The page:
I flushed all of my old blog posts. Here’s why…

The lockdown has been a time of reflection for most of us. Despite all the hurting going on right now with the corona virus pandemic, I’ve seen this period of isolation as an opportunity to better myself, to perfect my art and to truly be deliberate about the work I put out on the internet (because unlike me, the internet is immortal).

As a writer, it’s very important for me to be exact and knowledgeable to a certain degree on the subject matter I write about. In the past, I have written op-eds on this blog about the LGBTQ community, feminism, gender roles, homophobia, toxic masculinity, religion, racism, colorism, trending topics on social media and more. And while it is possible that someone can be well-informed on all of these topics, I feel that there’s still so much more I need to learn about the world and how we interact with each other in society.

I am nineteen years old. I have experienced enough to know where I stand when it comes to certain things (mostly due to the books I’ve read). I do not claim to be perfect but I’m also not ignorant to the fact that when I write on this blog, I’m talking about people’s lives. Yes, I am an LGBTQ+ ally. But as a cis-hetero woman, I will never truly understand the pain of existing in Nigeria as a member of the LGBTQ community. I can only write about what I experience, condemn what I know is wrong and make space for the voices that need to be heard. I want to be indignantly honest about what I write about. I want to experience enough to be that.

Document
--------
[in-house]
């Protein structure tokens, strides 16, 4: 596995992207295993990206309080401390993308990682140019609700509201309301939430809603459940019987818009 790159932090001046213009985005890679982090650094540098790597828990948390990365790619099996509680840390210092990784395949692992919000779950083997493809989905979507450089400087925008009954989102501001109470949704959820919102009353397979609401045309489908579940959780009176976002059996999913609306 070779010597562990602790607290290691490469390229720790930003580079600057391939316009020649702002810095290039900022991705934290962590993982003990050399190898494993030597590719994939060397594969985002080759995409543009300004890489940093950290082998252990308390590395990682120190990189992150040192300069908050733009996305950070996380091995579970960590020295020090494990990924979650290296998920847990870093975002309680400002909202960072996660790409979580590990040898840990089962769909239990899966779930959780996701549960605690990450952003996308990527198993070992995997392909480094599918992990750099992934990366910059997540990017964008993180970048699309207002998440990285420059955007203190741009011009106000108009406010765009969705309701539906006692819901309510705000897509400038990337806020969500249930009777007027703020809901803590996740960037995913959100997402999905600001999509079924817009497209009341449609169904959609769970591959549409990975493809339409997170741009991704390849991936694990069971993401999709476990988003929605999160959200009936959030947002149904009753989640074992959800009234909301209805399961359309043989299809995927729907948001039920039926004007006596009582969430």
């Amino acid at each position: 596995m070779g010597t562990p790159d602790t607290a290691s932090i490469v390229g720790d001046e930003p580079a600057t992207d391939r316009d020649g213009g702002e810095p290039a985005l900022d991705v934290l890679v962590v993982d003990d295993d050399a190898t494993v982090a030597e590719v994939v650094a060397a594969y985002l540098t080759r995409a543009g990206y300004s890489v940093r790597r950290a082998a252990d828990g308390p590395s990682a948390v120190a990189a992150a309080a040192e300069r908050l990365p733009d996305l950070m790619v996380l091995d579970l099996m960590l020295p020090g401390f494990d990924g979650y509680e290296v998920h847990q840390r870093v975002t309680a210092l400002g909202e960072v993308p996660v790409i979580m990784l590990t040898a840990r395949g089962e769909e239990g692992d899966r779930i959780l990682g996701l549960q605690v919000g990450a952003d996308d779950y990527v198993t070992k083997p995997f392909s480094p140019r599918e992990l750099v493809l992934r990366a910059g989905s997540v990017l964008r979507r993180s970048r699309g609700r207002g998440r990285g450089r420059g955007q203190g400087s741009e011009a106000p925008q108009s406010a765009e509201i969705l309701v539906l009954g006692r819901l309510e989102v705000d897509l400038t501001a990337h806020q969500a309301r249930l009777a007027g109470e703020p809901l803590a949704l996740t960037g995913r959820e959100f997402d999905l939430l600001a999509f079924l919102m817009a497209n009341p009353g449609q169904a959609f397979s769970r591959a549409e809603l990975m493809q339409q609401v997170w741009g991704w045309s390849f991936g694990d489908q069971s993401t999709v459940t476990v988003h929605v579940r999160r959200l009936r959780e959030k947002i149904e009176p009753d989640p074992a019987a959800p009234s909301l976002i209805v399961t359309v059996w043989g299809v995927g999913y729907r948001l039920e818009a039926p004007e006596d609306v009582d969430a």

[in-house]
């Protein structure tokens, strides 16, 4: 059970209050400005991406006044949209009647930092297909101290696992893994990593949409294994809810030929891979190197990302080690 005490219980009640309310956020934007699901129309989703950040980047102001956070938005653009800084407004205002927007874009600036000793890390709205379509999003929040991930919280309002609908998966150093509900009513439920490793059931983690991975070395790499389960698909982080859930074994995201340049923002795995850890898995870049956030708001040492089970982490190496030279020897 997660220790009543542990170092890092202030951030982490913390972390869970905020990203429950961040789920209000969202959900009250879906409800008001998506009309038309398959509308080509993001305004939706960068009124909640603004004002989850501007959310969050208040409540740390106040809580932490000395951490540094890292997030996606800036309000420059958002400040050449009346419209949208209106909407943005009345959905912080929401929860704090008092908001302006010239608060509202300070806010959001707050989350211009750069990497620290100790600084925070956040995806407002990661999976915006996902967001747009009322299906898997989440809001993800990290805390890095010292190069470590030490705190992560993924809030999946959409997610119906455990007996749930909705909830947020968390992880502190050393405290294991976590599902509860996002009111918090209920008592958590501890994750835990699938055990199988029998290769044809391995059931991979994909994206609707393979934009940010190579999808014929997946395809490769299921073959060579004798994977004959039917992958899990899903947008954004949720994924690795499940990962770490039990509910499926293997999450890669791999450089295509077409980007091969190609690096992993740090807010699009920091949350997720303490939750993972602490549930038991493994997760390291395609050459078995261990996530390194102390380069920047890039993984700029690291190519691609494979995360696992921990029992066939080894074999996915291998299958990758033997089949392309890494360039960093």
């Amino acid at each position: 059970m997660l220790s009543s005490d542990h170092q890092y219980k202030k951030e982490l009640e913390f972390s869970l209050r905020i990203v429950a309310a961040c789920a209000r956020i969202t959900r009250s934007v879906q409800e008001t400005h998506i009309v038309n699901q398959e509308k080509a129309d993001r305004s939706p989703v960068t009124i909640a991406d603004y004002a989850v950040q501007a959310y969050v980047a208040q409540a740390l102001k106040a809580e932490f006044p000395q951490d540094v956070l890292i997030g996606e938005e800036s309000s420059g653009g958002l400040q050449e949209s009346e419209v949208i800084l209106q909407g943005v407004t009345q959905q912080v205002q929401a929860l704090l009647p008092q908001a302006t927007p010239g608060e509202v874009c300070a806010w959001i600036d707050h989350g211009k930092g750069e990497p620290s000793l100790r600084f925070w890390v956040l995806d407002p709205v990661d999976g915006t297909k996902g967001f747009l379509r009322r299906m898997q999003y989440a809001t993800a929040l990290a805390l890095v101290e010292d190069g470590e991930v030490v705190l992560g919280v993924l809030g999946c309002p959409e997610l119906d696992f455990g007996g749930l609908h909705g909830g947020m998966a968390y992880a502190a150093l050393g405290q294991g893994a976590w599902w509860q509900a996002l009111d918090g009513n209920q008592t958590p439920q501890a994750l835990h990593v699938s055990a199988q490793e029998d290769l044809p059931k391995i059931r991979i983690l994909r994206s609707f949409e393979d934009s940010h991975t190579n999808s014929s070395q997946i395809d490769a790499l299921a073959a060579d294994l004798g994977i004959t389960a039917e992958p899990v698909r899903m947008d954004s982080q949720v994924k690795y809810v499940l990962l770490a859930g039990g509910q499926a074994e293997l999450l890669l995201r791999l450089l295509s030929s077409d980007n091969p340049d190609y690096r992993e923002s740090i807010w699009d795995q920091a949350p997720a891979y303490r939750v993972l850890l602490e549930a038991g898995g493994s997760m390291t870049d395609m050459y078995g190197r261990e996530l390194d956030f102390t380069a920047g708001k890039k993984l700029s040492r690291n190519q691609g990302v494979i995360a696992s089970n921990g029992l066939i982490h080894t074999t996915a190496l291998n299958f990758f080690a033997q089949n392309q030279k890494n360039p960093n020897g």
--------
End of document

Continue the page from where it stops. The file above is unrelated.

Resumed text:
Besides this, the past few months have been so triggering for me. With cases such as that of Uwa then Farishina and then Jennifer and then Toyin, how can I possibly begin to document all of these without having to relive the trauma I have experienced at the hands of our unforgiving misogynist society? Even in the black diaspora, we have the killings of George Floyd, Breonna Taylor, the rape in Ethiopia, the femicide in south-africa. Being able to process all of these different injustices and to document them weekly for your viewing pleasure is something I am struggling with.

This does not mean I will never write another article about what is going on in our communities. Of course I will. But for now, none of it will be documented on this blog.

If you’re still interested in reading some of my short-fiction, you can follow me on Medium or you can follow my social media.

Thank you.

Published by

Amie

Amarachi Ike writes from Enugu, where she is currently studying Medicine at the University of Nigeria. She is an essayist, fiction writer, blogger and aspiring author.

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